A recent development among some corporates is to have a Gender Equality Scorecard wherein in a manner similar to the HR Scorecard, organizations align their overall policies with the gender policy and note down a list of points that specify the milestones and the specifics of each strategy as part of the overall gender equality strategy.

Indeed, a Gender Equality Scorecard would go a long way in helping the corporates “put their money where their mouth is” or in other words, ensure that they have specific bullet points as part of the strategy and which are aligned with the overall strategy. In addition, using industry benchmarks to measure and track progress and to compare how one is doing vis--vis the others would be especially useful.

Actualizing the Gender Equality Strategy

A well articulated Gender Equality Strategy would go a long way in addressing concerns about the poor representation of women in the organizational hierarchy and to assuage anxieties related to discrimination and harassment at the workplace.

For the strategy to be successful, the formulators of such a strategy have to engage with multiple stakeholders including external experts on the issue, women employees themselves, and the leadership at all levels.

Further, using the Gender Equality Scorecard, organizational executors of the strategy would have a clear path to actualizing such a strategy which would go a long way in promoting women’s empowerment.

Apart from this, some experts also feel that the outcomes of the gender equality strategy must be tied to the remuneration and bonuses of leadership so that there is a real attempt to address the concerns related to an abysmal representation of women that are plaguing contemporary corporates.

In addition, another area of concern which is the gap between the pay of male and women employees can also be addressed through a scorecard based approach that aligns the work and reward matrix to be more amenable to women.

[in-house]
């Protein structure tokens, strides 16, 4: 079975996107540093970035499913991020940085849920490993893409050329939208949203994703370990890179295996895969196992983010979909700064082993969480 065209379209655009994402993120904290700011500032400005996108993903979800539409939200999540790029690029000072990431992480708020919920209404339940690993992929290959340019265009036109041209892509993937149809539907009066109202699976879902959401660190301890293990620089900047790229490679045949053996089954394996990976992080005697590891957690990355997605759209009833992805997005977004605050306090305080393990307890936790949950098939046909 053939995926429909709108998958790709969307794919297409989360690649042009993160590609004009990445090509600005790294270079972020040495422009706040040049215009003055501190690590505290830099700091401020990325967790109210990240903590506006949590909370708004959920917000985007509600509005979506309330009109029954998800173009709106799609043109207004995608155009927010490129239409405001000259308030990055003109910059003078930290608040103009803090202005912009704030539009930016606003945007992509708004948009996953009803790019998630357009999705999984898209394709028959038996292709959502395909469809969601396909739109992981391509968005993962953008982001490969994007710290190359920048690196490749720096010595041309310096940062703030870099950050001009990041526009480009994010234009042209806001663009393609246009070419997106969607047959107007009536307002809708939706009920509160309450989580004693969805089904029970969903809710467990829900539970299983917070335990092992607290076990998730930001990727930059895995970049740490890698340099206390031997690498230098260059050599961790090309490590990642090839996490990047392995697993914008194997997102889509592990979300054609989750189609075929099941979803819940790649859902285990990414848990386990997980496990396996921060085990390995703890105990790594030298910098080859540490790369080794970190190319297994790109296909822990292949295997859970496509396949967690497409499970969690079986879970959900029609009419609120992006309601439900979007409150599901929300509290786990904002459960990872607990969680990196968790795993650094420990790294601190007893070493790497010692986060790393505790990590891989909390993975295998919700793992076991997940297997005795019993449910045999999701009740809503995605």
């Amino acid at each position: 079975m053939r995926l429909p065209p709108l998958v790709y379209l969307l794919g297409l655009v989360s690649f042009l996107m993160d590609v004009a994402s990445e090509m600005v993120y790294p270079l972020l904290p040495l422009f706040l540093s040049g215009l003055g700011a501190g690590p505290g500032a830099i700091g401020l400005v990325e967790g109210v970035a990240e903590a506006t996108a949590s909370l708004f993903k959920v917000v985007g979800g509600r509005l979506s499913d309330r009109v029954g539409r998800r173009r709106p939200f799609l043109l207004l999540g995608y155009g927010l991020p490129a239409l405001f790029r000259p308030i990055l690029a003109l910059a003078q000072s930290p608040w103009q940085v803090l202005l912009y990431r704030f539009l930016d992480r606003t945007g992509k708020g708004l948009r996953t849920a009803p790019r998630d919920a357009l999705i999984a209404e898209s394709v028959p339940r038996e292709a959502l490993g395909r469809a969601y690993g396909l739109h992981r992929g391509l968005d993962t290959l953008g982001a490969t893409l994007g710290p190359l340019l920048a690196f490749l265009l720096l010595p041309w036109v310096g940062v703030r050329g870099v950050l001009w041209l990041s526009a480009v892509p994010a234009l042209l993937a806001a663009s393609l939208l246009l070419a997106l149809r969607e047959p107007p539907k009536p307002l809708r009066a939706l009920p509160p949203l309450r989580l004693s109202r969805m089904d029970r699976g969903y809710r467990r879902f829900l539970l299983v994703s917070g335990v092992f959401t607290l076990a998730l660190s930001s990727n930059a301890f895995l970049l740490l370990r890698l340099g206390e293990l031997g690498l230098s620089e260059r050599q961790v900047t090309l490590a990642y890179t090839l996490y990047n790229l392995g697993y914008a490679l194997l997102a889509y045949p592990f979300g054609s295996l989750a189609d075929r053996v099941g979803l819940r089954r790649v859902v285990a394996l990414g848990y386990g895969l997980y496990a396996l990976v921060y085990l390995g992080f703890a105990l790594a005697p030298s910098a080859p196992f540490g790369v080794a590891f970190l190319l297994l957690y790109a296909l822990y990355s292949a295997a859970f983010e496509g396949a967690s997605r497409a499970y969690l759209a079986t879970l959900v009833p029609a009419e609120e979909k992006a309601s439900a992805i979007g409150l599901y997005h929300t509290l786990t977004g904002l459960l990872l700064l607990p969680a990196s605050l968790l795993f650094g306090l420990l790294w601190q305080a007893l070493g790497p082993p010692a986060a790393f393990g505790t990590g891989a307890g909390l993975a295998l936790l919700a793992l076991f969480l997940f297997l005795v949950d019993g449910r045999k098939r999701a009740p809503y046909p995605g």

In other words, the pay must be commensurate with the work that women employees do and there should not be any pay gap between men and women doing similar jobs.

Conclusion

Lastly, it is high time that contemporary corporates took the idea of gender equality seriously and this is where a clearly articulated and flawlessly executed gender equality strategy would do a world of good to them to ensure that they back up their words with action. To conclude, with gender issues dominating the discourse, corporates must also rise to the occasion and ensure that the long pending and long discussed issues related to gender and workplace equality and equity are addressed without delay.


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The article is Written By “Prachi Juneja” and Reviewed By Management Study Guide Content Team. MSG Content Team comprises experienced Faculty Member, Professionals and Subject Matter Experts. We are a ISO 2001:2015 Certified Education Provider. To Know more, click on About Us. The use of this material is free for learning and education purpose. Please reference authorship of content used, including link(s) to ManagementStudyGuide.com and the content page url.